And bagged again…

I’ve been having a bit if fun with the Morsbags idea this week. If we’re to do stalls from time to time, we needed a banner…

banner

They are real little bags, complete with French seams and zigzag handles, because that’s what looked right! Then someone asked whether anyone had done a P&Q Morsbag, which I couldn’t help seeing as a challenge…

Quilted Morsbag -front

…so three of my machines have had a good workout this week; my everyday Jones Medium CS treadle, my Singer 320K and the old semi-industrial 15K. Nothing else I own could have tackled however many layers of real, heavyweight velvet there are when you attach the handles… The velvet, and the bag lining & foundation fabric, came from an enormous pair of curtains that I “rescued” some time back. Most of it will be made into coats & skirts, but there’s plenty left over…

A fellow-Bagger asked for some instructions, so I’m going to post them here too, in case anyone else feels inspired to have a go.
“I’m a novice quilter who’s given up on ever being able to afford to do City & Guilds, & just decided to go my own way rather than wait, seeking advice from friends, in books & on the Web. How I did it:

1…Picked my fabrics! Decided on the main fabrics, i.e. the velvet & the curtain lining, then jumbled up scraps in the right sort of colours and sorted them out until I was happy. Decided to use biggish bits, roughly triangular, and cut them roughly. Wouldn’t advise anyone to use real heavyweight velvet for the “frame” & handles unless they have access to a semi-industrial sewing machine!

2… Made handles, as per normal. (See morsbags.com – click on “Make One.”) Cut out two sets of lining/backing fabric, slightly larger than a normal bag as it’ll “shrink” as it’s quilted. Placed the fabrics roughly how I wanted them on one set & re-jigged until I was happy & the lining fabric was completely covered. Pinned carefully… Using a zigzag machine & a tight zigzag stitch, stitched carefully over the edges until all the pieces were securely sewn down & nothing was likely to fray. (Stitching it to a backing fabric like this is called Foundation Quilting, I think. Proper  crazy patchwork is a bit more involved, but I suspect our ancestresses weren’t daft & would have used a machine if there’d been one that would do the job!)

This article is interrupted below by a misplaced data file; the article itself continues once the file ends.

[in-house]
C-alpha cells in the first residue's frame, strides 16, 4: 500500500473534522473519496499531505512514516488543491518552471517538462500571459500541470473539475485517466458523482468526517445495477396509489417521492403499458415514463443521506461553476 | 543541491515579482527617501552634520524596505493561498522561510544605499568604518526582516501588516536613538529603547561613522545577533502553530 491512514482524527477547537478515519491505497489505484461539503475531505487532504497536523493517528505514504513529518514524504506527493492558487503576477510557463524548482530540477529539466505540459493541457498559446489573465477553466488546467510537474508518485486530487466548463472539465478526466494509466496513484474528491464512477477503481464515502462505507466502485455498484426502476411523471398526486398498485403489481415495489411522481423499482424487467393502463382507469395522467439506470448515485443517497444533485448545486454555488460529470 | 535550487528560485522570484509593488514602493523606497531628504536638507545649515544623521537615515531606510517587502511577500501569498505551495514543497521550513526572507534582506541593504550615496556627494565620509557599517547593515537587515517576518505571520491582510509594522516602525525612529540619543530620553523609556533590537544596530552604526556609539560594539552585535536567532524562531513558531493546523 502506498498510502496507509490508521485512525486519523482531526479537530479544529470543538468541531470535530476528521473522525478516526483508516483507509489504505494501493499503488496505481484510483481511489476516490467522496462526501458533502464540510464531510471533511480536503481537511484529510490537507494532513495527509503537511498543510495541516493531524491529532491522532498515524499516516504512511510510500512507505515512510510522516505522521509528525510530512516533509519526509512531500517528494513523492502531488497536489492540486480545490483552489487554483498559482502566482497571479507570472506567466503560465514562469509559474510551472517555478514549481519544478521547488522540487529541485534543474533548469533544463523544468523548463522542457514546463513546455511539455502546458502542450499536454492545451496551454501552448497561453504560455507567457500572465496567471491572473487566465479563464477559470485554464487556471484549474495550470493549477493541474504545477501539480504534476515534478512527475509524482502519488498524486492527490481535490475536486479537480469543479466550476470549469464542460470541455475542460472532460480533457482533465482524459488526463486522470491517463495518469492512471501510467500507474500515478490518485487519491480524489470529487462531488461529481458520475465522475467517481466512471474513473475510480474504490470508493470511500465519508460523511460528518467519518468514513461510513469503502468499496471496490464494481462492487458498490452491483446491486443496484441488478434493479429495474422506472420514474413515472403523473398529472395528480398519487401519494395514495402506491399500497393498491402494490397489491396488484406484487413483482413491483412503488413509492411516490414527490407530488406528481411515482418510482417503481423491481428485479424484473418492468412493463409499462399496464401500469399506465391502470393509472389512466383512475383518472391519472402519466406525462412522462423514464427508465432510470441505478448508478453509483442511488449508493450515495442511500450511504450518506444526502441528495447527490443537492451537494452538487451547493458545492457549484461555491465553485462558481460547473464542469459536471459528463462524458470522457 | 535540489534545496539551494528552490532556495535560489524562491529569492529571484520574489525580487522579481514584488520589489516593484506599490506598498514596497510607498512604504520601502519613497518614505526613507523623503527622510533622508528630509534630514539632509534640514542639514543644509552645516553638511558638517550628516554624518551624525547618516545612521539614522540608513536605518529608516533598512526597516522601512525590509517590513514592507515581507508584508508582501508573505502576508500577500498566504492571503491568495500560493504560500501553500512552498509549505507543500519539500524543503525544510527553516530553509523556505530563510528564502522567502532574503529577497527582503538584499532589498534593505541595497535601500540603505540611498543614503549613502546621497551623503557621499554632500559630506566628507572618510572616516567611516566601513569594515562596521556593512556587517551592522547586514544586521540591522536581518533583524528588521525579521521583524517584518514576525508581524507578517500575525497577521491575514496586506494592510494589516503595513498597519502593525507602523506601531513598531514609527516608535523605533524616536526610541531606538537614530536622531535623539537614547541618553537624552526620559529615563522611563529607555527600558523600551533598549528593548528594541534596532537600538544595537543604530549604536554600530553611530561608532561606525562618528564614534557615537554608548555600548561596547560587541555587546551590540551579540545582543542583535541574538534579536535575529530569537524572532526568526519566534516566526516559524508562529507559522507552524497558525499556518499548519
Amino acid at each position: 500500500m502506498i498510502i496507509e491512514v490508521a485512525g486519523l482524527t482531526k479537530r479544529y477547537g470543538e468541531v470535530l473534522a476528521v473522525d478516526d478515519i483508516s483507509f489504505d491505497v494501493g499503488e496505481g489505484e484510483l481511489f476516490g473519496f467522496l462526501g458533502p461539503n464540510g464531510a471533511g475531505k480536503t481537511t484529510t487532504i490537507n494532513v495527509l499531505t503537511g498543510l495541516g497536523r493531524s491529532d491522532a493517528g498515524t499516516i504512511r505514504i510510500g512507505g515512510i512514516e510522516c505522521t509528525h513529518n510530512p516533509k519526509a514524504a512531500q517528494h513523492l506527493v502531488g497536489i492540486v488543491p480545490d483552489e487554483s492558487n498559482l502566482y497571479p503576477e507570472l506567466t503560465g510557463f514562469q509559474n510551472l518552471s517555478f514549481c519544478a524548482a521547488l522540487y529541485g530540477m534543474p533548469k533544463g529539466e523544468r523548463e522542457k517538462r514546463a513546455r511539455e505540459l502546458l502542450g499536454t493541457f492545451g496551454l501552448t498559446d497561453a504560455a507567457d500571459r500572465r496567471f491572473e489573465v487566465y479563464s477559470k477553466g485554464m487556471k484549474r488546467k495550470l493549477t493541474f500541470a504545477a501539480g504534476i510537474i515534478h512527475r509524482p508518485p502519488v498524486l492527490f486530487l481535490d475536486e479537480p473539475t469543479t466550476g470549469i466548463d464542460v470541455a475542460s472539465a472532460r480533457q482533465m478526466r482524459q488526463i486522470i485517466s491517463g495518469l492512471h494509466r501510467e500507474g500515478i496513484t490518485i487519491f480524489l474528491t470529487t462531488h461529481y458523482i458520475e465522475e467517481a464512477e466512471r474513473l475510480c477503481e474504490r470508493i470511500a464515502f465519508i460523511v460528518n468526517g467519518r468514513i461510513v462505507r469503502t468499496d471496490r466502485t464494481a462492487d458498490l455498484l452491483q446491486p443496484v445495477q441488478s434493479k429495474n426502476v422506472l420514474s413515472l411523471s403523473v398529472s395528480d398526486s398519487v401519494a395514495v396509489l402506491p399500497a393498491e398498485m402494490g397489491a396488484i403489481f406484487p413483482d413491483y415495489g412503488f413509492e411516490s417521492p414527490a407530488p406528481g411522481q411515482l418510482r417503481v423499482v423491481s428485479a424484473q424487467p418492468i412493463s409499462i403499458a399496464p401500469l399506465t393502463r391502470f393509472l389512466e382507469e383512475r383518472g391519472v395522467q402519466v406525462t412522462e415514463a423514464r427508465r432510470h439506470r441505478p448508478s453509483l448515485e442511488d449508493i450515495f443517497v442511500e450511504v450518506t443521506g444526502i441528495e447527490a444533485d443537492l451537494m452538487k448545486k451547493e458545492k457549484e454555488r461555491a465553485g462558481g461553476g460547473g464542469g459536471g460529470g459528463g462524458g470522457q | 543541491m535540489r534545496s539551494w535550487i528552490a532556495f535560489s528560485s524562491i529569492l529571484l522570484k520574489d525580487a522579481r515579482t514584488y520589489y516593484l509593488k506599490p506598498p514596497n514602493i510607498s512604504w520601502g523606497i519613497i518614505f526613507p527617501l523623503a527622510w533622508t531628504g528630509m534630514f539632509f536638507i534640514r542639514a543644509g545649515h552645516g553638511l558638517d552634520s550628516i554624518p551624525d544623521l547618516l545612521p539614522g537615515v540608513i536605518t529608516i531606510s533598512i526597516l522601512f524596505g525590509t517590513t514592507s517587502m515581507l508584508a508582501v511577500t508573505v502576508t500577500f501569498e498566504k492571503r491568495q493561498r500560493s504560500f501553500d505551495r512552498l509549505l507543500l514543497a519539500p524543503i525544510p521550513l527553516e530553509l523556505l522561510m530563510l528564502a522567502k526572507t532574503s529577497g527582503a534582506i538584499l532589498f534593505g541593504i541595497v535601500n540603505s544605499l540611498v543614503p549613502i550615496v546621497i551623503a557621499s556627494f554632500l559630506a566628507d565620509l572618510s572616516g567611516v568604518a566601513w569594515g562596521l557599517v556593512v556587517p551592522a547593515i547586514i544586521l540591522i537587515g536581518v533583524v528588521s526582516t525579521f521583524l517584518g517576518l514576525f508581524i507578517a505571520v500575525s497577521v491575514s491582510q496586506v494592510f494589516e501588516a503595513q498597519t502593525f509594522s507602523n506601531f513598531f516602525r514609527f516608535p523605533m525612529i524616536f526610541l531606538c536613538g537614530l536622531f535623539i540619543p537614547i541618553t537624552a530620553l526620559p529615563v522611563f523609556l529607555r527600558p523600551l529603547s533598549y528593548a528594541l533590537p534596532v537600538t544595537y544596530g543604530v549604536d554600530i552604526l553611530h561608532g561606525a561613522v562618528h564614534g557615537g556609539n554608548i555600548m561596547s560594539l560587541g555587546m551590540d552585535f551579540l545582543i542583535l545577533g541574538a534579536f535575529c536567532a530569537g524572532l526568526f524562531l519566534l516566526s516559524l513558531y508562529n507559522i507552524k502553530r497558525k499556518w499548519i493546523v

3… Placed each side onto a layer of waddding, then a layer of lining/backing fabric and pinned, using lots of pins & checking often that I hadn’t trapped any wrinkles.

4…Then, using my normal machine, quilted happily for hours! I just followed the shape of each piece, removing pins as I went, in a sort of spiral shape, quite widely spaced going into the centre, then turning & coming out again in between the “inward” lines. Used the zigzag lines to get from one “shape” to another. I go quite slowly & rythmically, & find this much easier on a treadle machine than I ever did on an electric – it’s much more controllable!

5… Trimmed excess wadding, backing etc. away from the edges. Otherwise there’d be too much fabric under the handles & in the French seams, even for a (probable) sailmaking sewing machine!

6… Made up the bag as normal, except for adding bias binding round the inside seams. Velvet’s very thick & frays dreadfully; I didn’t even trust a French seam to hold it!”

I ended the day with a sore back from sitting down too much, but happy… roll on the day when I can have a proper workshop. I know I wouldn’t make any money selling the actual items that I make, but I think I might from providing space, equipment, ideas & advice (nearly all of it recycled!) for other people to “have a go” too, not just at sewing but also at felting, papermaking, restoring old tools and tapping into that part of all of us that’s aware that throwing all these resources away is a very, very destructive habit…

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